Educators have used countless ways to assess their students’ knowledge and abilities. Over the last few years, CTE educators have begun using alternative assessments as an evaluation method that puts students’ knowledge to work. This method is primarily used to have students show how much they have learned by executing a task or completing a project rather than a pen-and-paper exam.
What is an Alternative Assessment?
Unlike traditional testing methods, alternative assessments encourage students to use their thinking hat to apply their knowledge to solve a problem or showcase what they have learned. This method evaluates and measures one’s level of proficiency in a particular subject area.
Alternative assessments are commonly used within CTE as so many concepts learned within courses cannot be demonstrated with a multiple-choice test. For example, it is difficult to evaluate a student's understanding of numerous animal science skills. Instead of an exam, students can use creative ways to showcase their understanding and skillset of bandaging a horse. Assessing students through skill-based assessments allow students to show they have fully grasped the concepts taught in class.
Characteristics of Alternative Assessments
• Aligned with learning goals and objectives of the course • Alternative assessments are tailored to the specific needs and abilities of students • Alternative assessments are adaptable • Incorporates different learning styles and skillsets • A chance for students to showcase their creativity, personality and interests
Examples of Alternative Assessments
Upon adopting alternative assessments, the opportunities are endless, and teachers often aren’t sure where to start. When choosing the right tool, it is important to keep in mind your classroom goals and objectives and your students’ interests, skillsets and passions. Thinking about these aspects will allow you to decide which alternative assessment is best to incorporate at this time. Below are five of the most common alternative assessments used in today’s classes.
Asking students to build portfolios is one of the most common alternative assessments used within CTE. Portfolios allow students to take ownership of their learning while showcasing their knowledge and learning all while incorporating their creativity and style. In today’s technologically driven world, teachers are moving from printed portfolios to digital portfolios. Online portfolios are easy to update and can be used when students are applying for a job or college.
To put knowledge to work, skill tests are effective performance tests to help educators understand students’ knowledge and skills of the content taught. A skills test has learners complete complex tasks for the instructor. This allows the educators to observe their ability to put their knowledge into action.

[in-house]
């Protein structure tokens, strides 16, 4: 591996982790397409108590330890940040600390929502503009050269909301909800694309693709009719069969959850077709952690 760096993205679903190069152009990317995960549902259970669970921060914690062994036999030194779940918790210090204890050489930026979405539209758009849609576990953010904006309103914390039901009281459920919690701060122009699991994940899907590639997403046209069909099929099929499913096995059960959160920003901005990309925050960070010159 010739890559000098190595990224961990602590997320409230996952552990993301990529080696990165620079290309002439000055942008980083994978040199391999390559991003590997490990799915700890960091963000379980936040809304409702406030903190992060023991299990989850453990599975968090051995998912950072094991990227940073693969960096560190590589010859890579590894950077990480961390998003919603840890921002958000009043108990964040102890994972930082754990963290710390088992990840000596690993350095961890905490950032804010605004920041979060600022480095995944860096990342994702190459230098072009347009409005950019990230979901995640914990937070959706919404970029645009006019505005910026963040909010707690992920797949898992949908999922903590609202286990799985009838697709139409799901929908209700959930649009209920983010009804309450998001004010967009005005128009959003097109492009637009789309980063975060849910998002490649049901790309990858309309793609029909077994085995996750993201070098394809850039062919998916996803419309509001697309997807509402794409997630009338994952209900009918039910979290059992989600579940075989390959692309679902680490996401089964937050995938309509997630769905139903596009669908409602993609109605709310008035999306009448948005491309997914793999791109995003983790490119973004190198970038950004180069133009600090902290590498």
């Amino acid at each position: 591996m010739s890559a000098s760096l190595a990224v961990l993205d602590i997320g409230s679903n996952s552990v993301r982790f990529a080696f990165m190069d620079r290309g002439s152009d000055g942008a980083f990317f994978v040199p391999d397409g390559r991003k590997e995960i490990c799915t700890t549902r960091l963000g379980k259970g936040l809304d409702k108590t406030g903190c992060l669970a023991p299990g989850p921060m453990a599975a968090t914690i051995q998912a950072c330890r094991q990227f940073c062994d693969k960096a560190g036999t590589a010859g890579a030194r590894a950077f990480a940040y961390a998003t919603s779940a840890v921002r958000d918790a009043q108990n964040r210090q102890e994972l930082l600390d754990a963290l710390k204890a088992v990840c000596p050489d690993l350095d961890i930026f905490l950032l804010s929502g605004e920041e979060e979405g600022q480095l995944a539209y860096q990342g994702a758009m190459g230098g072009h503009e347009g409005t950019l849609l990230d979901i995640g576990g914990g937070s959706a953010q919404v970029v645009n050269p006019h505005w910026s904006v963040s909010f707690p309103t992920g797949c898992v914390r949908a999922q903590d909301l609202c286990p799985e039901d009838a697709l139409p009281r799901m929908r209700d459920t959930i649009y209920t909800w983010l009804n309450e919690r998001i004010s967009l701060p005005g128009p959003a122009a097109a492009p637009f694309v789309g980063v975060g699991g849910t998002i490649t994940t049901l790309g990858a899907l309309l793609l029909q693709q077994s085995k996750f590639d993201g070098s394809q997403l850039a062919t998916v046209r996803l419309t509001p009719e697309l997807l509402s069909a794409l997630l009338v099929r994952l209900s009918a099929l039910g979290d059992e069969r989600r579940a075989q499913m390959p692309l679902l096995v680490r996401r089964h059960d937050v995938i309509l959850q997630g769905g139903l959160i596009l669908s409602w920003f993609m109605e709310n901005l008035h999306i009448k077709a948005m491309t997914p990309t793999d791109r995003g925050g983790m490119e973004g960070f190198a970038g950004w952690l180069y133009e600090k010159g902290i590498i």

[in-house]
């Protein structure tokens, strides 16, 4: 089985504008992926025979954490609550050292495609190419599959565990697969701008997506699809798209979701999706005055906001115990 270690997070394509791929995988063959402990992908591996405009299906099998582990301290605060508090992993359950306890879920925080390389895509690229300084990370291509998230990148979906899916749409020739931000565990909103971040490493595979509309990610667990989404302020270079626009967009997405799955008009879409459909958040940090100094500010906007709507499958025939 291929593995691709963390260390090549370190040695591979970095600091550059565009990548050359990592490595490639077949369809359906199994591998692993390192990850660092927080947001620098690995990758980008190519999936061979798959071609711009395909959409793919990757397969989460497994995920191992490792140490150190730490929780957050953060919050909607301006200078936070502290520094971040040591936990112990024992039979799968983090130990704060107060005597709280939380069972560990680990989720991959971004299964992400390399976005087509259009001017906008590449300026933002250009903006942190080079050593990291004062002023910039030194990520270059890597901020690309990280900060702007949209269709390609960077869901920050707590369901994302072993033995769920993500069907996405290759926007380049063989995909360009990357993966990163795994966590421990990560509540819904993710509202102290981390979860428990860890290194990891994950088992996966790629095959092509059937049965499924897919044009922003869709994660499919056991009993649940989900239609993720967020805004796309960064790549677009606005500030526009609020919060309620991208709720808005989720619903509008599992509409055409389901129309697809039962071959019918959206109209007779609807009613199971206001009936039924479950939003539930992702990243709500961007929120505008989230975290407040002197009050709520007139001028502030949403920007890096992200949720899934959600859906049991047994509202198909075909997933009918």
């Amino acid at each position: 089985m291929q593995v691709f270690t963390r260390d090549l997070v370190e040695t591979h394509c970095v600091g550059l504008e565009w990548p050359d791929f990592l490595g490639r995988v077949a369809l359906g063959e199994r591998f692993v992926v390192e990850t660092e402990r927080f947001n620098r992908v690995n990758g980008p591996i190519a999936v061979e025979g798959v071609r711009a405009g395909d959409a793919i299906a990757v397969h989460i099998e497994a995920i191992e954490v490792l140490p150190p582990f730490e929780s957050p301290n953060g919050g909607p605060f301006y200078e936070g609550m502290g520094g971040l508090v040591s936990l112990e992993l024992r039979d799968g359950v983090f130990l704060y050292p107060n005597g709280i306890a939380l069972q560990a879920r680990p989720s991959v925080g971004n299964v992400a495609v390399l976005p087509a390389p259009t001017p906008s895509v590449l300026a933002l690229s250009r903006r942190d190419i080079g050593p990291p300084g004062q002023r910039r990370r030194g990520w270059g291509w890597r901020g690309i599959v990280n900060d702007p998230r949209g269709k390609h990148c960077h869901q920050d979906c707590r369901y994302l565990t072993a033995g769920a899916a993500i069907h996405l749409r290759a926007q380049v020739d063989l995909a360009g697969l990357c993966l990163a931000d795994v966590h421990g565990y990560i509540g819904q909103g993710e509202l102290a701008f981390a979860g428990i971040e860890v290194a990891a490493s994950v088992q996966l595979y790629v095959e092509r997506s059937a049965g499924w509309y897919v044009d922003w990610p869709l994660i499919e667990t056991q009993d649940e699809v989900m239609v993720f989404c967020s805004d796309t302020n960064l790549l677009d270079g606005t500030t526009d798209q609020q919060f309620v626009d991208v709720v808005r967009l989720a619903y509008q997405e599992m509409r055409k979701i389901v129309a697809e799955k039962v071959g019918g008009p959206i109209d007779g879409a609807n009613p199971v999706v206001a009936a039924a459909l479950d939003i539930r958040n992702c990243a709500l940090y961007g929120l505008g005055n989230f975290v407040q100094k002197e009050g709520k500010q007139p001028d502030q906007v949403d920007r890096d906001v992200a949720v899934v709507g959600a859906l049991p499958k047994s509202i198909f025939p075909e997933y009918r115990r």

Ask students to summarize their learning in a report. The knowledge report can be displayed in creative ways or in paragraph form, depending on the student. A report should highlight the understanding of key concepts, application of the content and real-world examples of how the content can be used.
Set up a science fair within the classroom or library. Using project boards, students can display their knowledge and understanding through the board and additional props if they choose to. This is an excellent opportunity to have other members of the school get involved in your projects. Invite administrators, teachers and even parents to visit the fair to see their student’s accomplishments.
Concept maps are a visual element representing the connection between ideas and concepts. Test students’ knowledge of objectives by asking them to build a concept map. This is also a chance for students to showcase their creativity.
These five alternative assessments are just a few examples of project-based assessments commonly used in education. Each of these can be completed at a relatively low cost to both educators and students. However, there are assessment tools, including EdTech Tools, that educators can use to assess students.
Grading Alternative Assessments
Just like the assessment, grading these projects isn’t a one-size-fits-all test. As an instructor, it is important to have well-defined criteria to effectively measure students’ ability to set and arrive at a conclusion during an alternative assessment. Depending on the type of test, educators could pass out rubrics prior to the assessment day for students to understand what they are being graded on.
Alternative assessments provide opportunities for students to showcase their academic skills and knowledge in a creative way. By incorporating alternative assessments into the classroom, educators have observed increased performance, motivation and eagerness to learn among their students.
The importance and tools highlighted in this blog are not comprehensive. Students and educators both find immersive value in reaching out and using alternative means to assess knowledge rather than just relying on a pen-and-paper exam. If you have found successful alternative assessments for your classroom, make sure to share them with us!